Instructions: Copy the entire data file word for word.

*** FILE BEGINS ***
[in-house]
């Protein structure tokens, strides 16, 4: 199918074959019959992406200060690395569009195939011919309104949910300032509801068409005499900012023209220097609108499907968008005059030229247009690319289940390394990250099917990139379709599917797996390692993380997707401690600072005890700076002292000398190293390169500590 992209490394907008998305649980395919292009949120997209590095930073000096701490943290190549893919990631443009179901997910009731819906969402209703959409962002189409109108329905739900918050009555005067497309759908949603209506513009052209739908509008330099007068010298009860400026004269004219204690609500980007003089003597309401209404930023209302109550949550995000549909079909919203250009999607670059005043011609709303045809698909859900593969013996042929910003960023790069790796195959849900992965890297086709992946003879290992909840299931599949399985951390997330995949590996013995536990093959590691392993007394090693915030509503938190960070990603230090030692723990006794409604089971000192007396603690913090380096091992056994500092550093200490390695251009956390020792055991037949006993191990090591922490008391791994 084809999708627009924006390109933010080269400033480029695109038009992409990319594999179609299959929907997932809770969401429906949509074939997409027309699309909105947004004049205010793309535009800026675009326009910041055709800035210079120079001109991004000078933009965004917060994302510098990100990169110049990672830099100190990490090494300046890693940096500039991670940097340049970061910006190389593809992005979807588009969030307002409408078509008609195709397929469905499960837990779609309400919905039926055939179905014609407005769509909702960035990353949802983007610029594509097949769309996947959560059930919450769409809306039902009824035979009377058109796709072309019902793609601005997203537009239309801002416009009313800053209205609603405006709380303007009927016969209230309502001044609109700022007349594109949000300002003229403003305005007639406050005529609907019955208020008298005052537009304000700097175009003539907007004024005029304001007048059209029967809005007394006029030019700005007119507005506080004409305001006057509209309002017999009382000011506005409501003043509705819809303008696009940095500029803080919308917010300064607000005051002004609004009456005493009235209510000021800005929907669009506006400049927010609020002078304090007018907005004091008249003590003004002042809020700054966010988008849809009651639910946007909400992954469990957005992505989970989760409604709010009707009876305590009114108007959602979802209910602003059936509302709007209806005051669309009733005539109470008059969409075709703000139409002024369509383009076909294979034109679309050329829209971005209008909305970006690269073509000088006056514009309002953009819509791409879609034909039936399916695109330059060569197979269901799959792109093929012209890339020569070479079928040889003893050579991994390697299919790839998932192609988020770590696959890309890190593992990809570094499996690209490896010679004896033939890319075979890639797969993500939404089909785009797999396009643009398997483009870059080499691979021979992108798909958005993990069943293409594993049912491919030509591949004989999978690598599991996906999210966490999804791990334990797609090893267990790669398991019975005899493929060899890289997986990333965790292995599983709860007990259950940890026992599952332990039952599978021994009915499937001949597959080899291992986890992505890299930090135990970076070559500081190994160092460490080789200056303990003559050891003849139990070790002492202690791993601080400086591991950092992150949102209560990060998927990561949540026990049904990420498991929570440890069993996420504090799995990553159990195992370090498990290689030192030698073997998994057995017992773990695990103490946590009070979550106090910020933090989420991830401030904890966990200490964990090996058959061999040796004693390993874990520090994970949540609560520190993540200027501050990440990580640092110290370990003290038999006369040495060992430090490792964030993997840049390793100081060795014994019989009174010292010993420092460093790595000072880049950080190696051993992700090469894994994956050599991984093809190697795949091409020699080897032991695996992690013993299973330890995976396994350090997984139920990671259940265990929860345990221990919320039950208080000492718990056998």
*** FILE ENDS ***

[in-house]
């Protein structure tokens, strides 16, 4: 199918074959019959992406200060690395569009195939011919309104949910300032509801068409005499900012023209220097609108499907968008005059030229247009690319289940390394990250099917990139379709599917797996390692993380997707401690600072005890700076002292000398190293390169500590 992209490394907008998305649980395919292009949120997209590095930073000096701490943290190549893919990631443009179901997910009731819906969402209703959409962002189409109108329905739900918050009555005067497309759908949603209506513009052209739908509008330099007068010298009860400026004269004219204690609500980007003089003597309401209404930023209302109550949550995000549909079909919203250009999607670059005043011609709303045809698909859900593969013996042929910003960023790069790796195959849900992965890297086709992946003879290992909840299931599949399985951390997330995949590996013995536990093959590691392993007394090693915030509503938190960070990603230090030692723990006794409604089971000192007396603690913090380096091992056994500092550093200490390695251009956390020792055991037949006993191990090591922490008391791994 084809999708627009924006390109933010080269400033480029695109038009992409990319594999179609299959929907997932809770969401429906949509074939997409027309699309909105947004004049205010793309535009800026675009326009910041055709800035210079120079001109991004000078933009965004917060994302510098990100990169110049990672830099100190990490090494300046890693940096500039991670940097340049970061910006190389593809992005979807588009969030307002409408078509008609195709397929469905499960837990779609309400919905039926055939179905014609407005769509909702960035990353949802983007610029594509097949769309996947959560059930919450769409809306039902009824035979009377058109796709072309019902793609601005997203537009239309801002416009009313800053209205609603405006709380303007009927016969209230309502001044609109700022007349594109949000300002003229403003305005007639406050005529609907019955208020008298005052537009304000700097175009003539907007004024005029304001007048059209029967809005007394006029030019700005007119507005506080004409305001006057509209309002017999009382000011506005409501003043509705819809303008696009940095500029803080919308917010300064607000005051002004609004009456005493009235209510000021800005929907669009506006400049927010609020002078304090007018907005004091008249003590003004002042809020700054966010988008849809009651639910946007909400992954469990957005992505989970989760409604709010009707009876305590009114108007959602979802209910602003059936509302709007209806005051669309009733005539109470008059969409075709703000139409002024369509383009076909294979034109679309050329829209971005209008909305970006690269073509000088006056514009309002953009819509791409879609034909039936399916695109330059060569197979269901799959792109093929012209890339020569070479079928040889003893050579991994390697299919790839998932192609988020770590696959890309890190593992990809570094499996690209490896010679004896033939890319075979890639797969993500939404089909785009797999396009643009398997483009870059080499691979021979992108798909958005993990069943293409594993049912491919030509591949004989999978690598599991996906999210966490999804791990334990797609090893267990790669398991019975005899493929060899890289997986990333965790292995599983709860007990259950940890026992599952332990039952599978021994009915499937001949597959080899291992986890992505890299930090135990970076070559500081190994160092460490080789200056303990003559050891003849139990070790002492202690791993601080400086591991950092992150949102209560990060998927990561949540026990049904990420498991929570440890069993996420504090799995990553159990195992370090498990290689030192030698073997998994057995017992773990695990103490946590009070979550106090910020933090989420991830401030904890966990200490964990090996058959061999040796004693390993874990520090994970949540609560520190993540200027501050990440990580640092110290370990003290038999006369040495060992430090490792964030993997840049390793100081060795014994019989009174010292010993420092460093790595000072880049950080190696051993992700090469894994994956050599991984093809190697795949091409020699080897032991695996992690013993299973330890995976396994350090997984139920990671259940265990929860345990221990919320039950208080000492718990056998």